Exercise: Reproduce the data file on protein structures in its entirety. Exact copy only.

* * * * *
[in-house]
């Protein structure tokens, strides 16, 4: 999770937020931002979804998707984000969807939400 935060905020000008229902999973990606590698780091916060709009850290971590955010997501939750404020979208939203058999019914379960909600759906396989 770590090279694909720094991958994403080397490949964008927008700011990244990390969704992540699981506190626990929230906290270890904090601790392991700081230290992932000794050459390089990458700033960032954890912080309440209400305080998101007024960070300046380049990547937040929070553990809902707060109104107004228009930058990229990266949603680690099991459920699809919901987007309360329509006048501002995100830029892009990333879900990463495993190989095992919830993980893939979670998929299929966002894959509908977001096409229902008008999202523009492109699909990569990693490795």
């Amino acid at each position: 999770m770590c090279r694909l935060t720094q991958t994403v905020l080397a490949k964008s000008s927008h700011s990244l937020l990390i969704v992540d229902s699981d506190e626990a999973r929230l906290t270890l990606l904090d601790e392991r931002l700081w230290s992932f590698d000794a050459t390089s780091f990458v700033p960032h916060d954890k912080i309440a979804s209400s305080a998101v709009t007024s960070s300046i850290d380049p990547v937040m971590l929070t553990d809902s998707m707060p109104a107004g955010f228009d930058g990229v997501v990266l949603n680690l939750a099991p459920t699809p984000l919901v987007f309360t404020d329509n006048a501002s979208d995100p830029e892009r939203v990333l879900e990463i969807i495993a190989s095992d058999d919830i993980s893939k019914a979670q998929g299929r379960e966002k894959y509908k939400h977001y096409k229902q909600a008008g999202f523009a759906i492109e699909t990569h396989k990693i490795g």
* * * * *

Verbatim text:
[in-house]
């Protein structure tokens, strides 16, 4: 999770937020931002979804998707984000969807939400 935060905020000008229902999973990606590698780091916060709009850290971590955010997501939750404020979208939203058999019914379960909600759906396989 770590090279694909720094991958994403080397490949964008927008700011990244990390969704992540699981506190626990929230906290270890904090601790392991700081230290992932000794050459390089990458700033960032954890912080309440209400305080998101007024960070300046380049990547937040929070553990809902707060109104107004228009930058990229990266949603680690099991459920699809919901987007309360329509006048501002995100830029892009990333879900990463495993190989095992919830993980893939979670998929299929966002894959509908977001096409229902008008999202523009492109699909990569990693490795």
């Amino acid at each position: 999770m770590c090279r694909l935060t720094q991958t994403v905020l080397a490949k964008s000008s927008h700011s990244l937020l990390i969704v992540d229902s699981d506190e626990a999973r929230l906290t270890l990606l904090d601790e392991r931002l700081w230290s992932f590698d000794a050459t390089s780091f990458v700033p960032h916060d954890k912080i309440a979804s209400s305080a998101v709009t007024s960070s300046i850290d380049p990547v937040m971590l929070t553990d809902s998707m707060p109104a107004g955010f228009d930058g990229v997501v990266l949603n680690l939750a099991p459920t699809p984000l919901v987007f309360t404020d329509n006048a501002s979208d995100p830029e892009r939203v990333l879900e990463i969807i495993a190989s095992d058999d919830i993980s893939k019914a979670q998929g299929r379960e966002k894959y509908k939400h977001y096409k229902q909600a008008g999202f523009a759906i492109e699909t990569h396989k990693i490795g």